2018-01-12 / Opinion

Flip-flops, Nullification Become Routine


Gordon Weil Gordon Weil When government reverses an established policy, the move can range from a “flip-flop” to outright “nullification.” A “flip-flop” is a switch in policy. Nullification is a move to ignore the law.

President Trump and his administration have been busy reversing measures adopted by his predecessor, President Obama. Executive orders go back to George Washington. Obama used them as a form of legislative action when a GOP Congress blocked his proposals.

The GOP criticized Obama for his excessive use of executive orders, though Congress could never overrule him. No effective legal action was attempted to halt his use of such orders. But some state attorneys-general were able to get courts to suspend his immigration rules.

Now the situation is reversed. Even with a Republican Congress, Senate Democrats have the votes to block repeal legislation. So Trump has done just what Obama did, issuing his own executive orders to revoke Obama’s actions.

Lacking many bills bearing his imprint, Trump has made a big show of ceremonies in which he issues executive orders. He tries to elevate these orders to the level of signing an act of Congress.

Then, executive agency actions are designed to reverse policies of the previous administration. That is normal, but these course changes seem to be more prevalent under Trump. At the U.S. Supreme Court, the Justice Department has abandoned many Obama-era positions in the middle of cases.

The most obvious policy switch came recently on marijuana, which is a controlled substance under federal law. The Obama Justice Department dropped almost all enforcement of that law in states that permit the medical or recreational use of marijuana. Its action opened the way for several states to legalize marijuana.

Attorney General Jeff Sessions has revoked the Obama policy and directed U.S. attorneys around the country to enforce the law without regard to state laws. While his action brought out strong opposition, it is difficult to fault him for enforcing the law.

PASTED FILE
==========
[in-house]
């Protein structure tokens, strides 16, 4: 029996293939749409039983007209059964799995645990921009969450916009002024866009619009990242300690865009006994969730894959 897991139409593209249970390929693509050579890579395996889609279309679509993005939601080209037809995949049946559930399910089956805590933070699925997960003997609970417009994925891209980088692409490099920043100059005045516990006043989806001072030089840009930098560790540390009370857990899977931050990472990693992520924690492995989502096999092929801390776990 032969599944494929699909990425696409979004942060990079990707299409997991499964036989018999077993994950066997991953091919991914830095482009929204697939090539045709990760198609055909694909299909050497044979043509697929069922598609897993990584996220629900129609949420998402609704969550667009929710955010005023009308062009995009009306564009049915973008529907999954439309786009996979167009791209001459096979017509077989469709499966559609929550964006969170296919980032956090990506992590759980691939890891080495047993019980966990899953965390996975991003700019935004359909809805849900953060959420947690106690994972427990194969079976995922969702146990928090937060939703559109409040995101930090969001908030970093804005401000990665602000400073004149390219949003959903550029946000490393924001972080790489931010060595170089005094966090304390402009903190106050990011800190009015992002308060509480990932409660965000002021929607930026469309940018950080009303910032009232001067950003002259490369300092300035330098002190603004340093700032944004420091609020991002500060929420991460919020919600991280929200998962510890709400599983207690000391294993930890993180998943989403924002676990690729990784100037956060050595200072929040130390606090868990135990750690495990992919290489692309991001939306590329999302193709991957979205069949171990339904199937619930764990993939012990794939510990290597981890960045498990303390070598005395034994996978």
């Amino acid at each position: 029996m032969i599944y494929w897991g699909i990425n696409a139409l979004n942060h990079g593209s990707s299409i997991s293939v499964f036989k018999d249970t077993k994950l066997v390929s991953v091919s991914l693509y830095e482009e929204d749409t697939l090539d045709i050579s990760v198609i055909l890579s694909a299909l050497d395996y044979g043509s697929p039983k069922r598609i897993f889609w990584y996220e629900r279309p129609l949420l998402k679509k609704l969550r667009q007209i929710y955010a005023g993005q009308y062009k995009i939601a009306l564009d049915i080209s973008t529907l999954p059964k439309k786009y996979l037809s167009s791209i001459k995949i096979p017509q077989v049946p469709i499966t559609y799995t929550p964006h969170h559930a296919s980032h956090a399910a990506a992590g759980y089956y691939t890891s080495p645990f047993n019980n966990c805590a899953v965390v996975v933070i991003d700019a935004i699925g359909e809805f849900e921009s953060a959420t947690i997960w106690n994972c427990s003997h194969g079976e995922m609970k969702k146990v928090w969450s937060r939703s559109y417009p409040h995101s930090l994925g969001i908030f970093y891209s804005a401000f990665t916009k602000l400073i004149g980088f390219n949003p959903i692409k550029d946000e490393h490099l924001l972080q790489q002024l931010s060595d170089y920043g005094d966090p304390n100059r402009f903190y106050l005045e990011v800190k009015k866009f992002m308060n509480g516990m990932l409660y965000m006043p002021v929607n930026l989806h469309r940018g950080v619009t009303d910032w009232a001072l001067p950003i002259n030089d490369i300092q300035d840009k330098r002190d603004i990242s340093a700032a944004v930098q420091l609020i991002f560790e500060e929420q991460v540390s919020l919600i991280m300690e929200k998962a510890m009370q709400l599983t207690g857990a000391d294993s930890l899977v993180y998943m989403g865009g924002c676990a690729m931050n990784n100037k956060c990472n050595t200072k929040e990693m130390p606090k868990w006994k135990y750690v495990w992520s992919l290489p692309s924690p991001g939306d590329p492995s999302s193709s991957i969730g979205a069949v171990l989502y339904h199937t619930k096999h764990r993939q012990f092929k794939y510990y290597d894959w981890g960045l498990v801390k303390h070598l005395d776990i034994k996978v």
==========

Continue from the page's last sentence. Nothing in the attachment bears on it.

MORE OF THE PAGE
The Wall Street Journal pointed out evidence that legalization has encouraged illegal activity rather than halting it. It also noted that a majority of Americans favor legalization.

If marijuana production and possession are to be made legal, it is up to Congress to do the job. It passed the existing law, but it looks like members want to avoid responsibility for legalization. Yet, that’s exactly their job, far more than Sessions’.

In 2017, Congress focused on the Affordable Care Act and taxation. The Republicans saw these as issues on which it had made promises and it could claim credit. Almost all other issues of real consequence were untouched. Voting on issues may be controversial, so Congress prefers to leave many decisions to the president or other officials.

With no fingerprints on such decisions, members of Congress are free to criticize. They leave the impression of runaway government, when they don’t take responsibility. Flip-flops instead of established policy are acceptable. In short, the reason flip-flops are the norm is the failure of Congress to act.

At the state level, policy switches may be even more serious. In Washington State and Florida, the legislatures are moving toward taking authority to nullify state court decisions on the constitutionality of the laws they have passed. Legislators claim judges have become, well, legislators.

They may be correct, but they should influence court action by better defining court jurisdiction and exercising greater care in confirming judges, avoiding picking them solely for their political views. Otherwise, nullification can overcome the essential separation of powers.

Nullification has a long history in the U.S., associated with southern states fighting against federal action on slavery. It is a direct attempt to deny decisions made according to the approved constitutional process.

These days, the best example of nullification is found in Maine. Under the state constitution, the people, rather than their representatives, may vote to adopt legislation. When they exercise their democratic right, they make law.

Last November, Maine voters passed a law to adopt the Medicaid expansion made available under the ACA. While the Legislature had previously passed such a law, Gov. LePage had vetoed it.

But, under the state constitution, there is no veto of laws passed by the people. The governor may be unhappy with the vote of the Maine majority, but he does not have the right to block the law enacted by the people, just what he and some GOP supporters now want to do. The people are sovereign, not the governor.

Congressional failures, tampering with the separation of powers and outright nullification are all threats to core values of our political system.

Gordon Weil is a former public official. He lives in Harpswell.

Return to top